Similarly, the lunches at the restaurant at Hardwick Hall also featured local produce and the shop sells Hardwick beef – and you can’t get much more local than that. The food was beautifully presented and the side salad accompanying my jacket potato was drizzled with a tasty French dressing and peppered with fresh peppers.
The last time I was inside Hardwick Hall, I was about ten years old and yet, I could remember so much of it: such is the magic of the place and the story of Bess, former Lady-in-Waiting to Queen Elizabeth I.
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The introduction to the hall gave an insight into the history of the building and to Bess and her life – and how her son came to own both Chatsworth and Hardwick Hall, which he used as a hunting lodge. (Which also explains why some rooms were laid out as bedrooms when they weren’t built as bedrooms: they were used as such for the hunting parties and the beds were brought over from Chatsworth.)
While I appreciate the need to preserve the tapestries, I liked the rooms that had the new wallpaper and drapes, giving us an insight into how colourful and magnificent the rooms would have looked in their heyday.
National Trust volunteers were on hand in each room to answer visitors’ questions about the collection and the history. It was a volunteer in the kitchen who told us about our cottage being the former dairy.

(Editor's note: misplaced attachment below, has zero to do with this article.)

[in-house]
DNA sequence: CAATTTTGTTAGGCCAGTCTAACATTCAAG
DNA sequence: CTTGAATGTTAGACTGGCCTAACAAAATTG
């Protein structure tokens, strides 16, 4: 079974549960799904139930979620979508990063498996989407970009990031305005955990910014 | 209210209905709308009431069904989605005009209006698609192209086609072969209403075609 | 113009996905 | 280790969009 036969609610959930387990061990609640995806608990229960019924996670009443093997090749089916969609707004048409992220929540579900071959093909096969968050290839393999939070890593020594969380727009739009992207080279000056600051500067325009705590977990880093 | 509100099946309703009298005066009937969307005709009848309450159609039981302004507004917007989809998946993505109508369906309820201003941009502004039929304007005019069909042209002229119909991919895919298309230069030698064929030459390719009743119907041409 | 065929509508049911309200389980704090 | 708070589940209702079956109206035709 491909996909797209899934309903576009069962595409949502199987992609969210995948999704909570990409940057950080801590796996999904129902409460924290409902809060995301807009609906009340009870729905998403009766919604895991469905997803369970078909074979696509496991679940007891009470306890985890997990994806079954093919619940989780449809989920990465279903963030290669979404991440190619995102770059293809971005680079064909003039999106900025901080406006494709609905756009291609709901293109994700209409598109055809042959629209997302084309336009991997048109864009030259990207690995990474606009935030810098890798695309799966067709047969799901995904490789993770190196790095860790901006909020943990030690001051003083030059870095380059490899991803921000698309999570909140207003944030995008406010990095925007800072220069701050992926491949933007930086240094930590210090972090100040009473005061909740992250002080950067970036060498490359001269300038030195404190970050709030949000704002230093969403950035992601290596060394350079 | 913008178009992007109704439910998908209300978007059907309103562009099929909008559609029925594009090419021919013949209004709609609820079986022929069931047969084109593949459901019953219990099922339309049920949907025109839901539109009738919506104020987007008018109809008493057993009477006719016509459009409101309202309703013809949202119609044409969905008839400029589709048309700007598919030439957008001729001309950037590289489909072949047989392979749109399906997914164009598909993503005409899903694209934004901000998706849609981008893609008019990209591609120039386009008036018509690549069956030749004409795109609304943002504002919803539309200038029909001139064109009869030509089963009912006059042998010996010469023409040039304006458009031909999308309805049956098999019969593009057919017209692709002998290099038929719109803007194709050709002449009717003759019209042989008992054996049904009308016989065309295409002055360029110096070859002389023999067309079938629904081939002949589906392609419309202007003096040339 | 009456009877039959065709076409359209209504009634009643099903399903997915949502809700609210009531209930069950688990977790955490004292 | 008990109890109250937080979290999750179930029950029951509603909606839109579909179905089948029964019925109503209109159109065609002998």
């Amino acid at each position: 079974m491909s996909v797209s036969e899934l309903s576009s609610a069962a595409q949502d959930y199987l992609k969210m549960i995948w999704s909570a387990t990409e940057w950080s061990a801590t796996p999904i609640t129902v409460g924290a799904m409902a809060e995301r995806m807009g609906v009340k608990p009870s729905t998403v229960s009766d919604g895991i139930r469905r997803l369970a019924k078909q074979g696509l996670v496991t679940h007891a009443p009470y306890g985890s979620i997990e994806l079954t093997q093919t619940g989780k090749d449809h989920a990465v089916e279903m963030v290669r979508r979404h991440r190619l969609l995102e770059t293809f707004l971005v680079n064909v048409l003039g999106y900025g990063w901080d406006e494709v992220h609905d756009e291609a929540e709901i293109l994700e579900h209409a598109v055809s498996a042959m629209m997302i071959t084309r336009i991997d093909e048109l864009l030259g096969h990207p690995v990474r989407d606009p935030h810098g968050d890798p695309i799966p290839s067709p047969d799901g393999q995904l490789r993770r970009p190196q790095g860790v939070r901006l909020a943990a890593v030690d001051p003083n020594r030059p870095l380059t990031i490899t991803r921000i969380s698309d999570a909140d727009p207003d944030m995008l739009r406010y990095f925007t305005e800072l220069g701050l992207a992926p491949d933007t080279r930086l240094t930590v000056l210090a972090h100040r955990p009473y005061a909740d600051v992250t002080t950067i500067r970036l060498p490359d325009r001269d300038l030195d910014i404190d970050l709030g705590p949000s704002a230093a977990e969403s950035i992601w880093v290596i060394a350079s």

And that’s the thing: when you stay in one of the cottages, you’re treated like one of the family and what a knowledgeable, friendly and happy family it seemed to be! By staying in a National Trust holiday cottage, you are also helping to preserve the country’s heritage.
National Trust cottages at Hardwick:
No 4, The Stable Yard (Sleeps 6 + cot): http://www.nationaltrustcottages.co.uk/cottage/4-stable-yard-cottage-007011/
No 6, High Hazels (Sleeps 11): http://www.nationaltrustcottages.co.uk/cottage/6-high-hazels-007010/
To find a National Trust holiday cottage near you: http://www.nationaltrustcottages.co.uk/search/

About Angie Aspinall (47 Articles)
Angie Aspinall is Co-editor of LoveMyTrips. She's also a freelance journalist who writes about luxury travel, spa breaks, dog-friendly holidays, ecotourism, and dining experiences. Angie lives in Scotland with her husband, professional photographer and freelance journalist, Richard Aspinall, and their Westie, Tilly. Follow Angie on Twitter @Aspinall_Ink and follow Tilly @TillyTheWestie.